And then step three is the act, and that's around consensus building to identify common grounds as a starting point—I call that organizational ethos. And, once that is done, then it's about working through the differences in a way where everyone has a voice and there is respect for differences. And with that, formalizing a plan that moves the organization and its member states and territories in a direction that has a unified goal.
And we understand that unified goals—there are many different ways, many different roads, that can be taken to get to that goal. And every community, every state, every territory is different. But as long as we understand the ultimate goal and agree on that, then working through the plans about how we get there is more of something that happens on an individual basis from the state.
There is no one size fits all. We're a diverse country, we're diverse area, but as long as we agree on the ultimate goal, then we can work on the steps to get there together.
Finally, what do you look forward to the most out of this new assignment?
Well, first and foremost is having the opportunity, the honor, to join this just amazing team of professionals and being able to pull the sleeves up and doing the hard work that hopefully will result in substantive change around health for everybody—because, of course, when we talk about equity, we're talking about everyone, not any particular segment of the community, but everybody.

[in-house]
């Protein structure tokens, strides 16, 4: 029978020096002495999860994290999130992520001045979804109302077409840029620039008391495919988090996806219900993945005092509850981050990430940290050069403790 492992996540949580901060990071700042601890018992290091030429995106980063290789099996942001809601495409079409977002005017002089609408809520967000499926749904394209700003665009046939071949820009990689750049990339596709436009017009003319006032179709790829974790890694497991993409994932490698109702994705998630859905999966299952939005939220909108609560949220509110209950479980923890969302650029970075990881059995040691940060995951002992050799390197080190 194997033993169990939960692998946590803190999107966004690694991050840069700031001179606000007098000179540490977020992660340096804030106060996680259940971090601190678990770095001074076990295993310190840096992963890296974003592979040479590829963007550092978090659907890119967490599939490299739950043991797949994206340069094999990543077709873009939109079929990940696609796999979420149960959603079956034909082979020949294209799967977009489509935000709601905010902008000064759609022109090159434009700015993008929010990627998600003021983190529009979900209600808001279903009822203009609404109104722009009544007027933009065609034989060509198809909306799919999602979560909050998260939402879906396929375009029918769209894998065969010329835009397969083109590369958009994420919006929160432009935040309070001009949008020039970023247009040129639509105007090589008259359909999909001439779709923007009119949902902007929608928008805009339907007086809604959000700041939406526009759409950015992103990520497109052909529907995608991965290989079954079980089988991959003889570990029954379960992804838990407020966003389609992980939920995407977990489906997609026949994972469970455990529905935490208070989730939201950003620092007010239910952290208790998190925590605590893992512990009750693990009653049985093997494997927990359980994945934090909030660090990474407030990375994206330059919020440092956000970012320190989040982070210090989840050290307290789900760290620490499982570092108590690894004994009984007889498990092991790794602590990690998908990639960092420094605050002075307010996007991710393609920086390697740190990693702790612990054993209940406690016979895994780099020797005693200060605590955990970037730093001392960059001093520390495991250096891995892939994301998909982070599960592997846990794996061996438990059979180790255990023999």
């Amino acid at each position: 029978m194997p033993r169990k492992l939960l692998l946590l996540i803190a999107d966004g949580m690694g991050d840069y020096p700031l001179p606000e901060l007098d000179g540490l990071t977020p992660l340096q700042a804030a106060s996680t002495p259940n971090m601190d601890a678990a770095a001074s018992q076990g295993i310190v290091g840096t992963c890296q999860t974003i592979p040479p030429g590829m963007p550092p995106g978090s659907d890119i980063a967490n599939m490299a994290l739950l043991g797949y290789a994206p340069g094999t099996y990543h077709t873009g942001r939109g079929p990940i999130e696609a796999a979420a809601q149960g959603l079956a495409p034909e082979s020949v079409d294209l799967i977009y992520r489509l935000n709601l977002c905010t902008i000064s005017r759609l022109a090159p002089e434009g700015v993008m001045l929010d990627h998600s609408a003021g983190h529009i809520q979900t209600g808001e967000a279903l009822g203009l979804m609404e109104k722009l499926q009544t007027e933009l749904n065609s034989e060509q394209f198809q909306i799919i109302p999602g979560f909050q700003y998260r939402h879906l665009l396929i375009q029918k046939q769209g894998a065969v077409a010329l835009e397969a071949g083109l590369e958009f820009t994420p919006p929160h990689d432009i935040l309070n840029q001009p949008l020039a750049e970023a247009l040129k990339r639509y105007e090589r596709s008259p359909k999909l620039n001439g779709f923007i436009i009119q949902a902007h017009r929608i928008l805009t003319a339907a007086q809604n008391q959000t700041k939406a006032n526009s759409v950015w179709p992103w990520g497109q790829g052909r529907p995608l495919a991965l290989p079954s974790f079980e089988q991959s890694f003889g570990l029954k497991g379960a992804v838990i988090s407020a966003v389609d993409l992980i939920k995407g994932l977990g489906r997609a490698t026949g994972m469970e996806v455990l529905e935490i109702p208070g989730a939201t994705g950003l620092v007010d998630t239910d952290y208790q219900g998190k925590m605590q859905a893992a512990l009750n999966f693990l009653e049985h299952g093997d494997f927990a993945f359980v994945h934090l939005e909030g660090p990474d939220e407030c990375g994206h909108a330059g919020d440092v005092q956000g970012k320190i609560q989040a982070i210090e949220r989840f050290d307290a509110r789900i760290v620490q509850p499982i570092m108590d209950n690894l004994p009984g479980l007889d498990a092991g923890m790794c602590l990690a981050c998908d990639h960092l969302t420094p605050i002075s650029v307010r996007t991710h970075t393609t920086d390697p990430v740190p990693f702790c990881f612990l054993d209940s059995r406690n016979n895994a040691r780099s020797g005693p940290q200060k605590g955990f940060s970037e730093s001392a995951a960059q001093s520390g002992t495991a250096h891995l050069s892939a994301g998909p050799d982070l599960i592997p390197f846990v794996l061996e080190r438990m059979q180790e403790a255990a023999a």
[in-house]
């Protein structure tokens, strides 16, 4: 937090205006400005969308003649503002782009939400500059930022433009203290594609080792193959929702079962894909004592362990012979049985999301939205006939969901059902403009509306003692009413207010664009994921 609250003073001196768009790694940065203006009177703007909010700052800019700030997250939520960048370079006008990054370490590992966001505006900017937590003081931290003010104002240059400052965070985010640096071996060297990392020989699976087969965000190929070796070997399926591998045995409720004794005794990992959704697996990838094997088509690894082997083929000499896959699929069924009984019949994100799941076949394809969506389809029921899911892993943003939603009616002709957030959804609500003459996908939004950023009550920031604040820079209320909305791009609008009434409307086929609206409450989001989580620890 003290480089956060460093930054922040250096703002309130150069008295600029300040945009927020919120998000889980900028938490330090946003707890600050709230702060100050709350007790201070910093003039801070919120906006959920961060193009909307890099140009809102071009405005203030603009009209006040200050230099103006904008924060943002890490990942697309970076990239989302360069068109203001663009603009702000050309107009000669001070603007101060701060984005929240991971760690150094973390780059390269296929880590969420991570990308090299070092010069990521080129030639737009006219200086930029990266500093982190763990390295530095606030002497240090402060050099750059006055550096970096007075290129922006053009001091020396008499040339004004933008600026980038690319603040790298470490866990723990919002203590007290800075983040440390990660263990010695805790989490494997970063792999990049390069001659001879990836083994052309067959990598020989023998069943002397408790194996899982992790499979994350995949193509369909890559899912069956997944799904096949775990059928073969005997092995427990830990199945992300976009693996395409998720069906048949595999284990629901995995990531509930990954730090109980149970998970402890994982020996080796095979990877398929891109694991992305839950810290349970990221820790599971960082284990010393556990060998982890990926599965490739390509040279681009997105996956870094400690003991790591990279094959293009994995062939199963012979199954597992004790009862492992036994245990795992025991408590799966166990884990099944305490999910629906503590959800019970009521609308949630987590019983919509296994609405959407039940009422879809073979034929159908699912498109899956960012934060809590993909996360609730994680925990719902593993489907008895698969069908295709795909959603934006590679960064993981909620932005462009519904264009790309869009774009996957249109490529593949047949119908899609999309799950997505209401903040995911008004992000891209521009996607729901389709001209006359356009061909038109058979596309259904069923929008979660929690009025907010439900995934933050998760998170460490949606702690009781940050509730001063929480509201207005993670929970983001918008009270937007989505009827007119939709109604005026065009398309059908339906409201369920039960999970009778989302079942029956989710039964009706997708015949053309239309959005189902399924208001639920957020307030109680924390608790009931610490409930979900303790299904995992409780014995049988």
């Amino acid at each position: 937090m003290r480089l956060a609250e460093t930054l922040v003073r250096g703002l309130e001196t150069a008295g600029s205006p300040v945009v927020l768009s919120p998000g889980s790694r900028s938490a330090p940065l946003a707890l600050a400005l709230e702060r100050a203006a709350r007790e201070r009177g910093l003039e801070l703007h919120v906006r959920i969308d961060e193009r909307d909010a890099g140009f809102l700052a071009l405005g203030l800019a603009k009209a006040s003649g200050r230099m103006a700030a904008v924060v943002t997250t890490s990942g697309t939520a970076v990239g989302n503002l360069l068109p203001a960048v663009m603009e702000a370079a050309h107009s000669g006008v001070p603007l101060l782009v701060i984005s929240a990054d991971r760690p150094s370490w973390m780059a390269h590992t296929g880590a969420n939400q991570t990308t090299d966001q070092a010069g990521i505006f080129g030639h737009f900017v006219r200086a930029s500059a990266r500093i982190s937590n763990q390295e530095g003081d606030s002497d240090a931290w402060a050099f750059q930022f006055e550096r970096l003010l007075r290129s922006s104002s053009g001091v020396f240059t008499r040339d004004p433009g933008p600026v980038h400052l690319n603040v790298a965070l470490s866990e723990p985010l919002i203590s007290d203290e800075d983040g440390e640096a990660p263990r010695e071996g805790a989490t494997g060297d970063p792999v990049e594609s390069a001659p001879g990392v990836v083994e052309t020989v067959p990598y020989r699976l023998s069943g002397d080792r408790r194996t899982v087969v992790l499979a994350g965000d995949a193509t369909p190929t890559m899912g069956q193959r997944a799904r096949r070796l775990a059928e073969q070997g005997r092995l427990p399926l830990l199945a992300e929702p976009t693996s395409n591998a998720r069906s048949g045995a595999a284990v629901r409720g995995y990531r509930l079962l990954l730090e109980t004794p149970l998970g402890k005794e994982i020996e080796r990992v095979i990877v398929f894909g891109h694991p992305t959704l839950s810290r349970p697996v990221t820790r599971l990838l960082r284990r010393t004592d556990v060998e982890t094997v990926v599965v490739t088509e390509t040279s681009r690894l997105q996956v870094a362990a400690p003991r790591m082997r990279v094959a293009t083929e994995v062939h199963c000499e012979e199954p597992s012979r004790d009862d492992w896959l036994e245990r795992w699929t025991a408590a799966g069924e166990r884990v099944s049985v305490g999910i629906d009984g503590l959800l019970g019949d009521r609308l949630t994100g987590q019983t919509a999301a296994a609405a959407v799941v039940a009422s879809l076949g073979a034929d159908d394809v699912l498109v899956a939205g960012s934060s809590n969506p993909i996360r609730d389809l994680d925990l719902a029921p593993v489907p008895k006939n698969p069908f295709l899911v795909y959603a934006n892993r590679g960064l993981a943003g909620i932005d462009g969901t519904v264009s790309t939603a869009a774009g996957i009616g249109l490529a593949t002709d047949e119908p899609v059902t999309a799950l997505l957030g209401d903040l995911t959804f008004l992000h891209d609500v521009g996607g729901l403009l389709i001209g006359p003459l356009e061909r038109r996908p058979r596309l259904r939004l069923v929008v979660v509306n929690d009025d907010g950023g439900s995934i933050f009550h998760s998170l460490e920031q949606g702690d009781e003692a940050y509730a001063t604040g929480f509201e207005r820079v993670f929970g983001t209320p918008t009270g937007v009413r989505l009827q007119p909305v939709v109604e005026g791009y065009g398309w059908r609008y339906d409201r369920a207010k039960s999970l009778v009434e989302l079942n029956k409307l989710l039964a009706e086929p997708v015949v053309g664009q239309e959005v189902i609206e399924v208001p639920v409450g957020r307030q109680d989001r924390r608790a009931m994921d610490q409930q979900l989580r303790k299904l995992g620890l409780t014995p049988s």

So, having that ability to have that kind of influence at that kind of level is something that is very exciting and very humbling.
ASTHO kicks off its Insights and Inspiration series this afternoon at 4:00 PM Eastern time. It's your chance to hear from retired Lieutenant General Nadja West, the first African American Army Surgeon General.
Avia Mason is ASTHO's vice president of learning strategy.
It is in these times of uncertainty and fear that we need the steady hand of public health to ensure necessities are met.
General West speaks of the essential role of public health in both military and civilian life. She provides encouragement for public health practitioners to stick with it and not give up, even when the sharks are circling, because we are working for the greater good of our communities and our country.
Registration for the General's presentation, titled "Leading through Uncertainty," is free to anyone listening right now.
Sign up using the link in today's show notes.
Finally, members of ASTHO's population health and innovation public health data modernization team are on a panel this week at the Strategic Health Information Exchange Conference. They're talking about increasing data sharing between health information exchanges and immunization information systems to improve response to disasters and pandemics.
We'll follow their work and keep you updated.
Don't forget, you can find links to everything we've talked about today in the show notes.
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Join us tomorrow for more ASTHO news and information, and a morning conversation with Dr. Anne Zink, ASTHO's president-elect and Alaska's chief medical officer, about back-to-school mask and vaccine, messaging.
I'm Robert Johnson. You're listening to Public Health Review Morning Edition.